Despite unmitigated appetite for anything that has wheels, the Middle Kingdom is no longer immune to the world’s motor malaise. Steelguru.com is an Indian website that tracks the steel market and that has a professional interest in anything that stamps and grinds that metal. They got ahold of Cheng Xiaodong, who is (get ready for this) “Head of the vehicle price monitoring arm of the National Development and Reform Commission” of China. That head opined that the Chinese auto industry is ripe for a big consolidation. That unsuspected revelation prompted Huang Zherui, analyst at CSM Asia in Shanghai, to likewise gaze in his crystal ball: "In a downturn, only strong players can survive, local carmakers may be hit the most by slowing demand as buyers of their vehicles have less purchasing power than motorists opting for higher end products." Wow. Who would have thought that?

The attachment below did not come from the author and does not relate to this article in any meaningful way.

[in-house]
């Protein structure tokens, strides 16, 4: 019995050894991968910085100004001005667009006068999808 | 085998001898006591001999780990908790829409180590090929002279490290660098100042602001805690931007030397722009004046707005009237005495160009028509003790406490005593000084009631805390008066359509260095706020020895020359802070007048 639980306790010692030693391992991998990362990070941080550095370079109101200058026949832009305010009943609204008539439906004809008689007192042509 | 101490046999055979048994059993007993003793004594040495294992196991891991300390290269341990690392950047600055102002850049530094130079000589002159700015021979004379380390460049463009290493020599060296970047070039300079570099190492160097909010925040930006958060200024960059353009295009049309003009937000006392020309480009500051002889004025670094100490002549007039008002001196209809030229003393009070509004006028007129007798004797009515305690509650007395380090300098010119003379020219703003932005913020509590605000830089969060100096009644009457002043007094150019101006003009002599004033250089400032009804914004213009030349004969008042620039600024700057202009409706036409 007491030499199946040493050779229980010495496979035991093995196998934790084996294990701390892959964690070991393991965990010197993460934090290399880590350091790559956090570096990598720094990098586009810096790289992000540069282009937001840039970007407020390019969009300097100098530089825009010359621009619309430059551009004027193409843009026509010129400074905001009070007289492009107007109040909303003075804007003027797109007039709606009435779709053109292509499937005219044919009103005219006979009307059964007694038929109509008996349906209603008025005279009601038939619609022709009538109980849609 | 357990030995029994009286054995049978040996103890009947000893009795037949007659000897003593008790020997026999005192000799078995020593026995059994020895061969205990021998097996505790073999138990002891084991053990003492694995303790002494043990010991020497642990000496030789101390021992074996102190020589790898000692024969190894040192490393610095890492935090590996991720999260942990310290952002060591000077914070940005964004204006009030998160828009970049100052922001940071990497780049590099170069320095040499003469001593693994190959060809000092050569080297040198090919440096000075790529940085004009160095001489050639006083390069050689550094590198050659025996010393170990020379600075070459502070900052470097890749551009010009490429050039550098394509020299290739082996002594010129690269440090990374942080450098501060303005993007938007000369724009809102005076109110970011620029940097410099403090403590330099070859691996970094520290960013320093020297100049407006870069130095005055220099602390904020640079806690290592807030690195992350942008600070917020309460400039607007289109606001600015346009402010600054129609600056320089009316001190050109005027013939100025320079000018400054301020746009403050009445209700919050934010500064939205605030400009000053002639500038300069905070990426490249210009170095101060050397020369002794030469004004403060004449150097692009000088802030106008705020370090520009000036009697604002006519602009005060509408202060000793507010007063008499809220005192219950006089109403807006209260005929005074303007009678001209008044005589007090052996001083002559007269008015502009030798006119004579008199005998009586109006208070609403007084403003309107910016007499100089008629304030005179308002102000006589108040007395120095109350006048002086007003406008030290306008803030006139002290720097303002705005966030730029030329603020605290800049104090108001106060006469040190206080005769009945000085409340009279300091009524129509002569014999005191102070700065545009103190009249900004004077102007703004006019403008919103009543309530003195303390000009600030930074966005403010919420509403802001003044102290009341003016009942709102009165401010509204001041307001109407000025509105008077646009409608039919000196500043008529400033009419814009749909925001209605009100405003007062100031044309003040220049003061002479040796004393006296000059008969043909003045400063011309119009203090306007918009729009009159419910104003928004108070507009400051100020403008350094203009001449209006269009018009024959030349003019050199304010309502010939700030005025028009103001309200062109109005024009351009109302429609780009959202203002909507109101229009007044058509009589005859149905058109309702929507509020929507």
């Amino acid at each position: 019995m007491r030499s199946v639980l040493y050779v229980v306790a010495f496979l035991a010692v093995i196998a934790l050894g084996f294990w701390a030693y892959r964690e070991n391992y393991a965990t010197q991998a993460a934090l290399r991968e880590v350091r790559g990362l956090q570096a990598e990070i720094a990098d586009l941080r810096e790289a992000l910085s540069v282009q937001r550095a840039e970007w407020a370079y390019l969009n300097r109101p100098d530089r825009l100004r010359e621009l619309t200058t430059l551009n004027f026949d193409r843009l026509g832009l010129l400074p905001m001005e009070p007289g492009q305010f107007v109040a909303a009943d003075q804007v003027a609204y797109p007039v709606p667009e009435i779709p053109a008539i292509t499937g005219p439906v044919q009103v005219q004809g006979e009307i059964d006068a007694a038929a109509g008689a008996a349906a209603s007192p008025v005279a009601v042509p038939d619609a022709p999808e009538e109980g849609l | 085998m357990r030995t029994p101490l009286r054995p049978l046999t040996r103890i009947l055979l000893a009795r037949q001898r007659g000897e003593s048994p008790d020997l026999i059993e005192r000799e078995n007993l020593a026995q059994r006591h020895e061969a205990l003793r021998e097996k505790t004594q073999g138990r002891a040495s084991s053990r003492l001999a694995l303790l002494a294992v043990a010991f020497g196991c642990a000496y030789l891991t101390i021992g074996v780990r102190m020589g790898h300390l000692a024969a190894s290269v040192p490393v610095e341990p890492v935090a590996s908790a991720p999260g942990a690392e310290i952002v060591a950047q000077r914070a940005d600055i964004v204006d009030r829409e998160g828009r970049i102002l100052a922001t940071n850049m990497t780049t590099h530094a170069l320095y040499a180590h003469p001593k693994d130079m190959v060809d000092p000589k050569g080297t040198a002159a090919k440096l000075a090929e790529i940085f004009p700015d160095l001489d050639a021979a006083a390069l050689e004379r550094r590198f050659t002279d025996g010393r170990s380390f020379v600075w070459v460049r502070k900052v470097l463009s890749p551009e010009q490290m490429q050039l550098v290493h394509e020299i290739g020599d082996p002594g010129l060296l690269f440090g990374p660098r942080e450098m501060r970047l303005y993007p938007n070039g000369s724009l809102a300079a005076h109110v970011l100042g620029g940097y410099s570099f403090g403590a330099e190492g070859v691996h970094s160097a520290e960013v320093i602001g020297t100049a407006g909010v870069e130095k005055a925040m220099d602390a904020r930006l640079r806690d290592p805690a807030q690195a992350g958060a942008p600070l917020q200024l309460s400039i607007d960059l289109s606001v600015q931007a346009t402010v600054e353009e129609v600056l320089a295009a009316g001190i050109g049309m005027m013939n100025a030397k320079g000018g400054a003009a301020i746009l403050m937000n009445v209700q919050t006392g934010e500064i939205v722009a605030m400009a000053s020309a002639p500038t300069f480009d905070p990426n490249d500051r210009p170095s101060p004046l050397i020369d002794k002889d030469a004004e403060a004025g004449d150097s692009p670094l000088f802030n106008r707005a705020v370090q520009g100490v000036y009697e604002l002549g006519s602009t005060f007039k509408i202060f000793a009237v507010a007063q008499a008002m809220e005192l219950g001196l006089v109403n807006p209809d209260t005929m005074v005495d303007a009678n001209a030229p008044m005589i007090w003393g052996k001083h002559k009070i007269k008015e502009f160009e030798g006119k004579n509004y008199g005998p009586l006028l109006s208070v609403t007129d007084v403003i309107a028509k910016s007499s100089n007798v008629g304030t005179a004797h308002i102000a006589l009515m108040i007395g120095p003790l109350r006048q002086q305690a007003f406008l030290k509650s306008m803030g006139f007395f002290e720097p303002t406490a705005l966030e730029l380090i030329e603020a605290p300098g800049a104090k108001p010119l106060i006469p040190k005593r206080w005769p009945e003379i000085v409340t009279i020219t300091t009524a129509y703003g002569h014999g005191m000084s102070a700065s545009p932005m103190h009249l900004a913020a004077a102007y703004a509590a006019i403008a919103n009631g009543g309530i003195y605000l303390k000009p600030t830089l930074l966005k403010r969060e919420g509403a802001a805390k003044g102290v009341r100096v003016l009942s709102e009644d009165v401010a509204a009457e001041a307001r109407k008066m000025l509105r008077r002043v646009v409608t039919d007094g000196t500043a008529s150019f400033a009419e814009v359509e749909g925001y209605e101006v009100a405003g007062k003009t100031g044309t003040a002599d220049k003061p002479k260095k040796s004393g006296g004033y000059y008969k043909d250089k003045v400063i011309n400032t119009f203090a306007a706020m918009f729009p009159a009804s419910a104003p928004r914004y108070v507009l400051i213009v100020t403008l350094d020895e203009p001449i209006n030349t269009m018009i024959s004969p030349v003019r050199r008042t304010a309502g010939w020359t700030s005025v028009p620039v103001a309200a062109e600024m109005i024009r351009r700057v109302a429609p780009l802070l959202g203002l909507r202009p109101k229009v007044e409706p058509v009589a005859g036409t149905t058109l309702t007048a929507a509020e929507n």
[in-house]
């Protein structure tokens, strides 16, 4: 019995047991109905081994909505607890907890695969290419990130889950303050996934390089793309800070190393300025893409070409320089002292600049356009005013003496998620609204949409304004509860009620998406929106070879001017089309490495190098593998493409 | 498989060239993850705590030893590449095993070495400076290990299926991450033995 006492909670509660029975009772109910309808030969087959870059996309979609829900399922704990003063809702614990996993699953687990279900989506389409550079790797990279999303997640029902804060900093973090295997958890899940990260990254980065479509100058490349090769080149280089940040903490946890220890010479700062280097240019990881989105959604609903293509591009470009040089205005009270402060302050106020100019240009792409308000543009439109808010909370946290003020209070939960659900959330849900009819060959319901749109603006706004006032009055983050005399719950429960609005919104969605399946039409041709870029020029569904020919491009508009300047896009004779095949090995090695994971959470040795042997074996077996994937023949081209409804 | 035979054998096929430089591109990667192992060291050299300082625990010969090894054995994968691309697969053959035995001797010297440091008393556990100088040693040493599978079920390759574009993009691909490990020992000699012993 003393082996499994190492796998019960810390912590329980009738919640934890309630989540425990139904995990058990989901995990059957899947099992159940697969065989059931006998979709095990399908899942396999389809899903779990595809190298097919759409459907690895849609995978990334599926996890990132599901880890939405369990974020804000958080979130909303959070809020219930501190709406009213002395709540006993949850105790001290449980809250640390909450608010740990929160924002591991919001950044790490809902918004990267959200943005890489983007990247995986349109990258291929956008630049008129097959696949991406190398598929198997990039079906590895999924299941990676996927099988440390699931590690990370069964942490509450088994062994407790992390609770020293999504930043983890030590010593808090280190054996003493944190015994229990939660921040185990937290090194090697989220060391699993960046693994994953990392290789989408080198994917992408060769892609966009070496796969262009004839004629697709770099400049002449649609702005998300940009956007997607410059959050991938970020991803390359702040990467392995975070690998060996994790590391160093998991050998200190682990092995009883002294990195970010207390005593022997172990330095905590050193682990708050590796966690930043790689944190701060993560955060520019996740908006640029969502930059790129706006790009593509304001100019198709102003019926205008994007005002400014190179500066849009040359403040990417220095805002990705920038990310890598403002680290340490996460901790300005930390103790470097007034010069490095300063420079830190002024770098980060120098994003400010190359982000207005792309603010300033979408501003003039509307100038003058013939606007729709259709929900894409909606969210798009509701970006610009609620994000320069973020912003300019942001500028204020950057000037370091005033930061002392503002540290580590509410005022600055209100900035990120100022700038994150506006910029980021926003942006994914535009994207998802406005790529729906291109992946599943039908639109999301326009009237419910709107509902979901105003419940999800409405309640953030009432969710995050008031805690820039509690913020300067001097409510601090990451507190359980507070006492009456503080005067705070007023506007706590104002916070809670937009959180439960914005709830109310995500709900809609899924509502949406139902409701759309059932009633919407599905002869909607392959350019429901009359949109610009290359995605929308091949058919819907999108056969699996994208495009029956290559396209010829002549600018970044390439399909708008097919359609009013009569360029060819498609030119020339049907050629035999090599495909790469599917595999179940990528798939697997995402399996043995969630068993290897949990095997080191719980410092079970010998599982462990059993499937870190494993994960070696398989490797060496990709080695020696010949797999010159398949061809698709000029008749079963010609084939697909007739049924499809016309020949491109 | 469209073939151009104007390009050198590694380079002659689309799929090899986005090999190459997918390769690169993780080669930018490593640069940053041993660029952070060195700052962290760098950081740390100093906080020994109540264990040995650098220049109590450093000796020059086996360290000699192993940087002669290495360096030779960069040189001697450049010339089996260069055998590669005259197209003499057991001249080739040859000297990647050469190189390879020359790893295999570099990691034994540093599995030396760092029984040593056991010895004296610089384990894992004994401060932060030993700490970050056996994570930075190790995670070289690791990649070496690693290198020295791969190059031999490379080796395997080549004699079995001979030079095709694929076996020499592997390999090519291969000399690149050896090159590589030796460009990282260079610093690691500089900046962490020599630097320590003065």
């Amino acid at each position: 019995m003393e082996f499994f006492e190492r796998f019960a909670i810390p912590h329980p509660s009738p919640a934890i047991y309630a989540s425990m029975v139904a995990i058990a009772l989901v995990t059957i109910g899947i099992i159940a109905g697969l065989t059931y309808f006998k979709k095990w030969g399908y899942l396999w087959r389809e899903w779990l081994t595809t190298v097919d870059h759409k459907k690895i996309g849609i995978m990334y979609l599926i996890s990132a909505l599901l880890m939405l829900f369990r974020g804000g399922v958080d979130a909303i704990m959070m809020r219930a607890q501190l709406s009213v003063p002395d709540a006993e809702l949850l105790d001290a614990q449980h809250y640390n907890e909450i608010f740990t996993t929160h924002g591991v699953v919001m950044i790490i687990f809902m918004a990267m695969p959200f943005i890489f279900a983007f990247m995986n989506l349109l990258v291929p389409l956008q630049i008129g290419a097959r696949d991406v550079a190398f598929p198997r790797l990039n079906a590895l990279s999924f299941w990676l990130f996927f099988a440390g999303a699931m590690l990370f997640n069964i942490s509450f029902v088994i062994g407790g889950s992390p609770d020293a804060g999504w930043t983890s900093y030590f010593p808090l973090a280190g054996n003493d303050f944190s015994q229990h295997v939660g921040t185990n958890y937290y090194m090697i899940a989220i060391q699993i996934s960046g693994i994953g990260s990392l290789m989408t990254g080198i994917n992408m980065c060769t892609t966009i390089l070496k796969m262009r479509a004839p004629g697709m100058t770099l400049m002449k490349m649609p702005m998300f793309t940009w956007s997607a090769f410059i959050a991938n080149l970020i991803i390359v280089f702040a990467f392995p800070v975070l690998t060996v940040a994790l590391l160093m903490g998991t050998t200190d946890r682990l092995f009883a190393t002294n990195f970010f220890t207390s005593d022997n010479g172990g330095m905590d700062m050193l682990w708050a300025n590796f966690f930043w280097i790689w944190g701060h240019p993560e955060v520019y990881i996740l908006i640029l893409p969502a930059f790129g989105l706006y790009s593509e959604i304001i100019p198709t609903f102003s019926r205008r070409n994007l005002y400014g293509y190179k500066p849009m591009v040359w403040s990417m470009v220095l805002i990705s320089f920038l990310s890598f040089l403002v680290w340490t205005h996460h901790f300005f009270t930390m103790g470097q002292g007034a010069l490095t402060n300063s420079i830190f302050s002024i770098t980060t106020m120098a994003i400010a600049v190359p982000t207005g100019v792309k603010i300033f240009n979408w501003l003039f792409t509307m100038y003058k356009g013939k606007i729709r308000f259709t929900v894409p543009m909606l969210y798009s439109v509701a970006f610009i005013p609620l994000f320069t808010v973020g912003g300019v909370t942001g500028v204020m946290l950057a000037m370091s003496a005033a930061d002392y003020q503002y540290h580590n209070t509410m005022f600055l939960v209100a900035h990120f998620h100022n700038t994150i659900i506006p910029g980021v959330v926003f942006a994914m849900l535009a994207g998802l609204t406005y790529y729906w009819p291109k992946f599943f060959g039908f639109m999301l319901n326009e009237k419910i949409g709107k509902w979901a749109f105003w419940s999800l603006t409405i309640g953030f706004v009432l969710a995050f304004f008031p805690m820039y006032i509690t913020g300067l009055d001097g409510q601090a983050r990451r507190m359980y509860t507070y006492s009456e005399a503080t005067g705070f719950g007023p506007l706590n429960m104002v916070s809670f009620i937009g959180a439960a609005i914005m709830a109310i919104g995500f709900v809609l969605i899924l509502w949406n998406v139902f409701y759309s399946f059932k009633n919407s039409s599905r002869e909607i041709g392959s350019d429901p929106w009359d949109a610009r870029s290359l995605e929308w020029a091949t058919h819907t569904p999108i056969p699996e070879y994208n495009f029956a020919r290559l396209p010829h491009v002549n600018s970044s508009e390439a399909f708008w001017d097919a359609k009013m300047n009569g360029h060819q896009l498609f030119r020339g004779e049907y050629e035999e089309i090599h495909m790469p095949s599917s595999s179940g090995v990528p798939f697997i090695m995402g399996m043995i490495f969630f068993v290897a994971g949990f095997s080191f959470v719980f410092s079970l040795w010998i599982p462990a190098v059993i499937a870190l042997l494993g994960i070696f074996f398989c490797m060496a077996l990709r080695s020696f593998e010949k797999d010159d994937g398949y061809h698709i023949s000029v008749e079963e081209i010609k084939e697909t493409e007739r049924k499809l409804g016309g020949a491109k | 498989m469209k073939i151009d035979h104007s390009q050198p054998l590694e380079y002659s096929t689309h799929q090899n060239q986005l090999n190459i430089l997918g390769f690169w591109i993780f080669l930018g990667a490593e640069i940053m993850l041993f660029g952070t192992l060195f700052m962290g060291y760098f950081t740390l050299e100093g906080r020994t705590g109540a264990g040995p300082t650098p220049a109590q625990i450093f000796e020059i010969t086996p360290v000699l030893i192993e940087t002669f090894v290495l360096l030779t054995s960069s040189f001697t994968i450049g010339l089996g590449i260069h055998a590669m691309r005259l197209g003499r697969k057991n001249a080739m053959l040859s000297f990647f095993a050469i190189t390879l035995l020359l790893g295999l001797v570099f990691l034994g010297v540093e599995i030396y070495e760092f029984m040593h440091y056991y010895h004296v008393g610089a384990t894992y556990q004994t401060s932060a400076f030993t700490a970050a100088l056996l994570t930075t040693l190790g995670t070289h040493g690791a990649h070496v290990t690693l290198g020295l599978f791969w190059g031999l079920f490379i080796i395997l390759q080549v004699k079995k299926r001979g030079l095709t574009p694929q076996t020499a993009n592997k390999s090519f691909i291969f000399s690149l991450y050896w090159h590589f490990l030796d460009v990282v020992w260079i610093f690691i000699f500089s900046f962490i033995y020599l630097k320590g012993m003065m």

No need to increase your sodium pentothal to see the truth: China’s Top Ten carmakers (SAIC, FAW Group, Dongfeng, Chang'an Automobile, Beijing Automotive, Guangzhou Automobile, Chery Automobile, Brilliance, Hafei Motor, and JAC) hold a combined share of 84% of China’s still chugging along car market. This according to Gasgoo, who analyzed new data released by the China Association of Automobile Manufactures (CAAM.)
At last count, China sported 52 brands, obscenely more than any other country on this planet. Some more may have been missed in the count. With 42 makes fighting for the crumbs that fall off the Big Ten’s tables, Mr. Cheng can be 99% sure of the consolidation he predicts, and his government desires.
Even China’s Big Ten feel the pain:
- A higher sales tax on big cars caused sales of big displacement luxury cars drop by more than 50 percent, Xinhua reported.
- FAW’s third quarter net profits are down 4 percent, says Reuters via Gasgoo.
- Ford is slashing output at Changan Ford Mazda, a ménage à trois between Ford, Japan's Mazda Motor Corp and Changan Automobile Co .
- China’s car export numbers are “discouraging” says Gasgoo.
Unfazed by groundless pessimism, China’s State Information Center still forecasts that the country’s auto output and sales will grow by 10%. In a (by Chinese standards) rare expression of “what have you guys been smoking” Gasgoo comments: “It is a phenomenon if China’s auto market can maintain a growth rate by 10% this year amid a global auto market downturn.”
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